Shortcut Navigation:

Grades 9-12

create-polar-creature_thumb

Activity

Create a Polar Creature

Ice floes, katabatic winds, and subzero temperatures—welcome to life in Antarctica. What features would your ideal creature have to thrive in this extreme habitat?

amazing-albedo_thumb

Activity

Amazing Albedo

There's a good reason why your summer attire is lighter and brighter than your winter wardrobe. This easy experiment illustrates the power of albedo in black and white.

whats-the-angle_thumb

Activity

What's the Angle?

Why is there such a dramatic temperature change between the equator and the South Pole? Explore all the angles of sunlight with a few thermometers and a heat lamp.

which-maps-the-best-map_thumb

Activity

Which Map's the Best Map?

As a miniature model of the Earth, a globe is the most accurate representation of our planet. Yet it's not what most scientists use to do their work. What do they use instead, and why?

making-map-projections_thumb

Classroom Activity

Making Map Projections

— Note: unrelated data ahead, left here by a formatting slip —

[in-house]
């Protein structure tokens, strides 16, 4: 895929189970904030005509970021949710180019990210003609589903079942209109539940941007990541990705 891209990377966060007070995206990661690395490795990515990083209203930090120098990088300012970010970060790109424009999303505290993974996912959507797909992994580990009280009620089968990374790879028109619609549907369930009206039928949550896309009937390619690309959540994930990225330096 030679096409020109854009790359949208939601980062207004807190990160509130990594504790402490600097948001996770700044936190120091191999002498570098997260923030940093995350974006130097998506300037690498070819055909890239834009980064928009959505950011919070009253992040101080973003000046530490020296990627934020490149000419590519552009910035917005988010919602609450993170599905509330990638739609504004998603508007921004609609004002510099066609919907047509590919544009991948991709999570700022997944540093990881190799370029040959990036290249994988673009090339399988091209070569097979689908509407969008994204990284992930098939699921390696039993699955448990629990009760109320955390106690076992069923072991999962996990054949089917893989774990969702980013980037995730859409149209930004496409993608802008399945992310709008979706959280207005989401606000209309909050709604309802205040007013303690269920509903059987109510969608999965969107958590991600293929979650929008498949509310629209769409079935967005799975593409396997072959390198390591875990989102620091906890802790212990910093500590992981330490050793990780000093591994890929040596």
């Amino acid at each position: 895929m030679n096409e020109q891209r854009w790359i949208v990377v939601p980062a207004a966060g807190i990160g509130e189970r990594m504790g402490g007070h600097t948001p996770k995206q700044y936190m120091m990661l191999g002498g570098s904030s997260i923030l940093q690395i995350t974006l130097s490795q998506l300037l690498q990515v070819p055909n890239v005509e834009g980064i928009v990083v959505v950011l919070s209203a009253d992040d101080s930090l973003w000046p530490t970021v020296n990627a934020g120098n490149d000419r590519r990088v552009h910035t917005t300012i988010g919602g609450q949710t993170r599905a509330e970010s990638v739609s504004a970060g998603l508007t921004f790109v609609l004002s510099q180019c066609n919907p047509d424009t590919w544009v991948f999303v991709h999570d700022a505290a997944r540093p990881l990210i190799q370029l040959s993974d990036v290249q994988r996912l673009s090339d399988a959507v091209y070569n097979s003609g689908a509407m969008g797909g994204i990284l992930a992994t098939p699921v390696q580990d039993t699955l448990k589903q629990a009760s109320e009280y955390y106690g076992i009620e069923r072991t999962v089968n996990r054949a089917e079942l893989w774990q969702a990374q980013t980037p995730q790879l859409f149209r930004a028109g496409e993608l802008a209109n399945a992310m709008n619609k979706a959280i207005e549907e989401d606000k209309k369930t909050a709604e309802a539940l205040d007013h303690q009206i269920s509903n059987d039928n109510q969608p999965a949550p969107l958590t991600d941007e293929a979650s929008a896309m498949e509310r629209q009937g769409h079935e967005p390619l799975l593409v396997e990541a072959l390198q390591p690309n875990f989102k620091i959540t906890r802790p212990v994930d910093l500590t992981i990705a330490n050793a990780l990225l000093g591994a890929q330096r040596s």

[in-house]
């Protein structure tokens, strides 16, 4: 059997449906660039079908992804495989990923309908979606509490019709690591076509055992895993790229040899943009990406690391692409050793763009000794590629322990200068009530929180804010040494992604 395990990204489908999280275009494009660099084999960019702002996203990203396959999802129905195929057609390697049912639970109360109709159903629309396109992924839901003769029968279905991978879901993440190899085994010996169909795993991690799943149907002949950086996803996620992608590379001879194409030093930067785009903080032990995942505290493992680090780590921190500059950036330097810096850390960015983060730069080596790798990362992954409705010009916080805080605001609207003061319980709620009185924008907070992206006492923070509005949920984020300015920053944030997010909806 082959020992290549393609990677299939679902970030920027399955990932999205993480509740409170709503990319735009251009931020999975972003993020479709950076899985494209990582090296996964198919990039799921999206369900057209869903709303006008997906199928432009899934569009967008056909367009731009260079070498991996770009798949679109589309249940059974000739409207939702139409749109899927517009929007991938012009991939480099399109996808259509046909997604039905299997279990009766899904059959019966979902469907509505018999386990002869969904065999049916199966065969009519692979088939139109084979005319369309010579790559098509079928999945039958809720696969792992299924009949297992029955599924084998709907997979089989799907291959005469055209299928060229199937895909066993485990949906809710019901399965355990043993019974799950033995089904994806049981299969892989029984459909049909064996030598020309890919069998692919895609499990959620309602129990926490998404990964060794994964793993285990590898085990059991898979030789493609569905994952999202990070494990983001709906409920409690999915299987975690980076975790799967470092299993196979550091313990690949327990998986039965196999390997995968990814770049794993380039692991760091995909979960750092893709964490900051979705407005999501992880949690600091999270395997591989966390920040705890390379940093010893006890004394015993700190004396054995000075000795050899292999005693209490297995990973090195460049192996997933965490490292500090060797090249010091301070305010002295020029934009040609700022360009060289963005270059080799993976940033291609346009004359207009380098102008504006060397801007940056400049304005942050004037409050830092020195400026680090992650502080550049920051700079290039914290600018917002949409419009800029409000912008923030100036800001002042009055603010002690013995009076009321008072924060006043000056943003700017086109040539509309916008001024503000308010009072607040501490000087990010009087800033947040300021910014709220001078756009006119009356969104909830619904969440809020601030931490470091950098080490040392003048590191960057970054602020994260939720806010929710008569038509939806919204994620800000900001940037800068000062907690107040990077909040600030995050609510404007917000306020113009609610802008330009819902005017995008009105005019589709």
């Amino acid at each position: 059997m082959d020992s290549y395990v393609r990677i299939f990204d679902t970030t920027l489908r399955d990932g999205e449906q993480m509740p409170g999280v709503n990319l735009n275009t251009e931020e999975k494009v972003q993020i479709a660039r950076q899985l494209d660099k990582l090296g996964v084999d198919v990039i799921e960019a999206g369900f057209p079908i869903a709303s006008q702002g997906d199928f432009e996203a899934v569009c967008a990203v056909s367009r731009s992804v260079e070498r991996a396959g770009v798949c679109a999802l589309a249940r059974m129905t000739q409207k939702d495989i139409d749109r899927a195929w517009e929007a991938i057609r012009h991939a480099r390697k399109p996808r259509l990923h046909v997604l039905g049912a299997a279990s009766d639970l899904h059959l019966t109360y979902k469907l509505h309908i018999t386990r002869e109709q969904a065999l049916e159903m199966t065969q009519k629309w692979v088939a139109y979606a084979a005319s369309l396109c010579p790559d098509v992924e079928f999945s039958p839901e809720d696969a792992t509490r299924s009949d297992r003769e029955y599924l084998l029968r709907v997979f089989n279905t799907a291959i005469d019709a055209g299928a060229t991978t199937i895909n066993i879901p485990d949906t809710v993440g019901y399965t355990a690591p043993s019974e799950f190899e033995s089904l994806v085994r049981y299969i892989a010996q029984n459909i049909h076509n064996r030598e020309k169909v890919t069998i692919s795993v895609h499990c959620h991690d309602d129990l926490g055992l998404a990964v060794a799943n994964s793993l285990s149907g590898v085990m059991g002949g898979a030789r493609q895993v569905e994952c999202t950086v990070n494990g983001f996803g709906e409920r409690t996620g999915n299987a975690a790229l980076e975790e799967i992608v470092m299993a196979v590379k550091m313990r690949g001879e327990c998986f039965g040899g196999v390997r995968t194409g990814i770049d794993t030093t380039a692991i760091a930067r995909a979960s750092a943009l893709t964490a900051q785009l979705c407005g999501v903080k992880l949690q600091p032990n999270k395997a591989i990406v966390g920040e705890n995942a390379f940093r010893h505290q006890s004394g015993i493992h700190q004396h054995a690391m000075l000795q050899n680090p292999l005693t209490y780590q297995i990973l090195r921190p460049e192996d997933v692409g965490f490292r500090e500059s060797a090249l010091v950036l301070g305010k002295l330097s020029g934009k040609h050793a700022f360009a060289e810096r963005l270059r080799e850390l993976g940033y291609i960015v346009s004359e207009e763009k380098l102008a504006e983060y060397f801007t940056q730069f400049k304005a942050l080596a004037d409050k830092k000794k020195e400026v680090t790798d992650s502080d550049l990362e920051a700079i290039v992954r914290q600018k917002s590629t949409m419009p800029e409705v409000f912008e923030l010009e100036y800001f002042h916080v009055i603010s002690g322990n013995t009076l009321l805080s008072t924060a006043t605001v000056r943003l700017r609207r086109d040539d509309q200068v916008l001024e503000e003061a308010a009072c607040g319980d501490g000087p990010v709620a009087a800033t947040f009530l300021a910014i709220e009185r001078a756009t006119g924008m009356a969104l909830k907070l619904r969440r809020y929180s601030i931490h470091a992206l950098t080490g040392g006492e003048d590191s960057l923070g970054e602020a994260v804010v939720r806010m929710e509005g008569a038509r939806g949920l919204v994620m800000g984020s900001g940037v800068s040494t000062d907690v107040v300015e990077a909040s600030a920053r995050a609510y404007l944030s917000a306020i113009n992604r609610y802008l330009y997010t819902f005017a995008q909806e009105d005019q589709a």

Don't toss that empty soda bottle! Grab a knife and test out your cartography skills. You'll never look at a map of the Earth in the same way again.

understanding-exploration_thumb

Activity

Understanding Exploration

Compass, dog sled, telephone, computer, Global Positioning System (GPS)—which of these technological advances has made the biggest contribution to Antarctic exploration? Take our research challenge.

locating-a-point_thumb

Activity

Locating a Point

The full force of the Antarctic winter is just days away, and you're deep into your research on a fallen meteorite. How can you mark its exact location for your return in six months?

light-and-dark-in-the-sea_thumb

Article

Light and Dark in the Sea

Only the top 200 meters (656 feet) of the ocean get enough light to support plants. Below 1,000 meters (3,281 feet), there's complete darkness. So how do organisms on the sea floor find food?

chemistry-of-deep-sea-vents_thumb

Article

The Chemistry of Deep Sea Vents

Valuable ore deposits of iron, copper, and zinc—all formed by deep sea vents and thrust up onto land. If you want to know how mineral deposits are formed, look to the ocean.

SELECT PAGE

American Museum of Natural History

Central Park West at 79th Street
New York, NY 10024-5192
Phone: 212-769-5100

Open daily from 10 am - 5:45 pm
except on Thanksgiving and Christmas
Maps and Directions